Free Lunch: How the Wealthiest Americans Enrich Themselves at Government Expense (and Stick You With the Bill) by David Cay Johnston
Remy Welling, an IRS tax auditor, had a problem. In December 2002, her boss asked her to sign off on an audit that hadn’t yet begun, essentially giving a company an advance free pass. She refused, and began investigating. Pretty soon, she discovered what the company was up to: changing the issue date of options granted to top executives to maximize their value, at the expense of unwitting stockholders. The practice was widespread, lucrative, and totally illegal. In one instance, it delivered a $70 million bonus to Apple founder Steve Jobs. Unable to interest her superiors in the issue, Welling went to the FBI and the Senate Finance Committee, in vain. Finally, she turned to New York Times reporter David Cay Johnston. When the Times broke the scandal, her boss first threatened to prosecute her, then fired her, and then banned her from working as a tax advisor.
Liberals like to blame growing US inequality on greed and globalization. The explanation doesn’t make much sense, because other modern trading economies, like our neighbor Canada, haven’t experienced our upsurge in wealth at the top coupled with stagnation at the bottom. Although Johnston sometimes slips into the conventional rhetoric, he tells a very different story–often approvingly quoting Adam Smith: Ronald Reagan called for liberating business from government interference, in order to let the free market work its wonders. But in practice, Reaganite policy has jiggered the system to redirect money, resources, and power upward. It is not the free market that creates inequality; it is the thousand little ratchets–taxes, subsidies, regulatory loopholes, failed enforcement, giveaways and outright graft–that direct a free lunch to the top 0.1%.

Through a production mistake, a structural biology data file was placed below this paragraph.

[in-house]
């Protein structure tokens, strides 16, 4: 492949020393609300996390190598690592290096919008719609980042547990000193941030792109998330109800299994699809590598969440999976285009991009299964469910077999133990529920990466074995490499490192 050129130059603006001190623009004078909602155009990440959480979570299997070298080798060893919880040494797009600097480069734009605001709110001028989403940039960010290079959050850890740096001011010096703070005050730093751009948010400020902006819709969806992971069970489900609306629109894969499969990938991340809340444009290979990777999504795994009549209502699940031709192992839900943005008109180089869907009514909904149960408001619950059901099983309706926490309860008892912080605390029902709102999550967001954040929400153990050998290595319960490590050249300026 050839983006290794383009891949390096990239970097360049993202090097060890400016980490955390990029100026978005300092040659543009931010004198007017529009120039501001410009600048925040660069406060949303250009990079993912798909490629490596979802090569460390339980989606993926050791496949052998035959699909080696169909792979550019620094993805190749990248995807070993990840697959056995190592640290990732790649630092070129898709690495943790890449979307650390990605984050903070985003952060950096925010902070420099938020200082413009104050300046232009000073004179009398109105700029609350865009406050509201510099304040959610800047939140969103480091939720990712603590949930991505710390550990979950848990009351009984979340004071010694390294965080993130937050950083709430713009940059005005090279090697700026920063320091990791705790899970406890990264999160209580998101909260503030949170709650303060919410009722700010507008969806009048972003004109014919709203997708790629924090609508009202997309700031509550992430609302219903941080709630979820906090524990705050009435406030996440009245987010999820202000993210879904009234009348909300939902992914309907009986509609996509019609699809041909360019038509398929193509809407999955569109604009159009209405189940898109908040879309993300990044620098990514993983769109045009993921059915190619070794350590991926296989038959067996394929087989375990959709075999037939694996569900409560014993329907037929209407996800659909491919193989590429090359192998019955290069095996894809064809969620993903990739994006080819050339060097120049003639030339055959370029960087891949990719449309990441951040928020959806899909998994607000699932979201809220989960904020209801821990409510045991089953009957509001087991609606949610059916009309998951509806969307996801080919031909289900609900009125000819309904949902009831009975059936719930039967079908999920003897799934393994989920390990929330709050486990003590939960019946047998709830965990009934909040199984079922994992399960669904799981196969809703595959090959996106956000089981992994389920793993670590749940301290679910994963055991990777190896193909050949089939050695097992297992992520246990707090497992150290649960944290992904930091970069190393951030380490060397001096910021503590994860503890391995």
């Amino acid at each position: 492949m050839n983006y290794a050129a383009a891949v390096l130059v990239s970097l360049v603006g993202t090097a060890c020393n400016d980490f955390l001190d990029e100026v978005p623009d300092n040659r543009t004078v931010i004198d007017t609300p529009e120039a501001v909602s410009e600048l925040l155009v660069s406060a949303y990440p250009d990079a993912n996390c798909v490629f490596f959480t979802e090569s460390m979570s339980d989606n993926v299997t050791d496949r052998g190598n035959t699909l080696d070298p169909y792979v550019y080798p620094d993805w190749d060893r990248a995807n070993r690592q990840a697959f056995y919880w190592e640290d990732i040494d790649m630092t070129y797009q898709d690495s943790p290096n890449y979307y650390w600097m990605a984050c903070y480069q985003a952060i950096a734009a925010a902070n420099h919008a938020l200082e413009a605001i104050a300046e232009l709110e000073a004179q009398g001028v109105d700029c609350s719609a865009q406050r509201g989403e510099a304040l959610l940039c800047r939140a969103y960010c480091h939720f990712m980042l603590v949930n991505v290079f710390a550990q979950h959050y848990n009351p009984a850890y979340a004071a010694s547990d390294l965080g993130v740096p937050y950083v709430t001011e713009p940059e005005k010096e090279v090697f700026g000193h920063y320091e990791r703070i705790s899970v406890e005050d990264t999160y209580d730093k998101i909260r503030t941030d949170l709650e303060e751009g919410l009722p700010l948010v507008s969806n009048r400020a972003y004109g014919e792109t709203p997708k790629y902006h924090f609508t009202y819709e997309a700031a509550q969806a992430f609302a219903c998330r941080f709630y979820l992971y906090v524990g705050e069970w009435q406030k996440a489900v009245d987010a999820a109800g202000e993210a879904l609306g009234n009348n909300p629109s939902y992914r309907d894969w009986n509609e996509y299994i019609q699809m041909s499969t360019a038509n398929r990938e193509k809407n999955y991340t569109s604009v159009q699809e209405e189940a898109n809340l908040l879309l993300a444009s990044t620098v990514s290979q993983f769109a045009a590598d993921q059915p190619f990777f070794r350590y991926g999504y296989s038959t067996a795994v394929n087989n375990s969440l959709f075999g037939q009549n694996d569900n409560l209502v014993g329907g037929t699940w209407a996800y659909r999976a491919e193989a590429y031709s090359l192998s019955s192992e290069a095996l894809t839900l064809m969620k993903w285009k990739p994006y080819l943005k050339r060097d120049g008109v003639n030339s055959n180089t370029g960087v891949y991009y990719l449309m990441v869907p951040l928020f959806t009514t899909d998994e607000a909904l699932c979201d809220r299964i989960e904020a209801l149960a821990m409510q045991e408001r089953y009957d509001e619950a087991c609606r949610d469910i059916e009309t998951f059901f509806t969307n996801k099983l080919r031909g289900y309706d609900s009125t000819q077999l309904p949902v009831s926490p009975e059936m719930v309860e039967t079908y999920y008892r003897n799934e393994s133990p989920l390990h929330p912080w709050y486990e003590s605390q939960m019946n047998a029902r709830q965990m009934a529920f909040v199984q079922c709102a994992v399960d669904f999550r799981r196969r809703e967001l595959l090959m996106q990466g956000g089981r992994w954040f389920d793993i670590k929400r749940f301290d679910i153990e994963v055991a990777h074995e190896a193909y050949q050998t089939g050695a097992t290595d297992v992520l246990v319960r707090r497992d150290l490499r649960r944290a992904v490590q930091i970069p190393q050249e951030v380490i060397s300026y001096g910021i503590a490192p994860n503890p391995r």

Johnston’s new book, Free Lunch, catalogs ratchets, old and new, big and small, familiar and unfamiliar: Local and state governments give away land and tax privileges to national chains–at the expense not only of taxpayers, but of local businesses. Unregulated hedge funds, playing with investments from our pension funds, threaten our financial security. CSX Railroad, under former Bush Treasury Secretary John Snow, deliberately cut back safety inspections and repairs, at the cost of hundreds of deaths and injuries a year in railway accidents. Burglar-alarm companies connect clients to local police stations, forcing police at taxpayer expense to spend hours of police time checking false alarms. Enron rigged the energy markets while regulators looked away. State regulators allowed insiders to privatize non-profit health insurance organizations like Blue Cross of California, buying them from the public at a small fraction of their value, and then raising premiums and cutting service.
Johnston has missed a few ratchets. One is the privatization of the military, which has fattened defense contractors in the Iraq fiasco. Another is the giveaway of natural resources, notably electromagnetic spectrum. Yet another is the war on drugs, enriching the private prison industry at the expense of taxpayers and of the many unfortunate poor non-violent offenders. (The US now locks up one in one hundred adults, by far the highest rate among developed countries.) And now it seems we will be giving polluters the right to dump into our air. (See Peter Barnes’ Capitalism 3.0 for an alternative.)
Free Lunch makes a rousing sequel to Johnston’s prior book, Perfectly Legal, an expose of tax loopholes. There’s plenty of material for the next installment.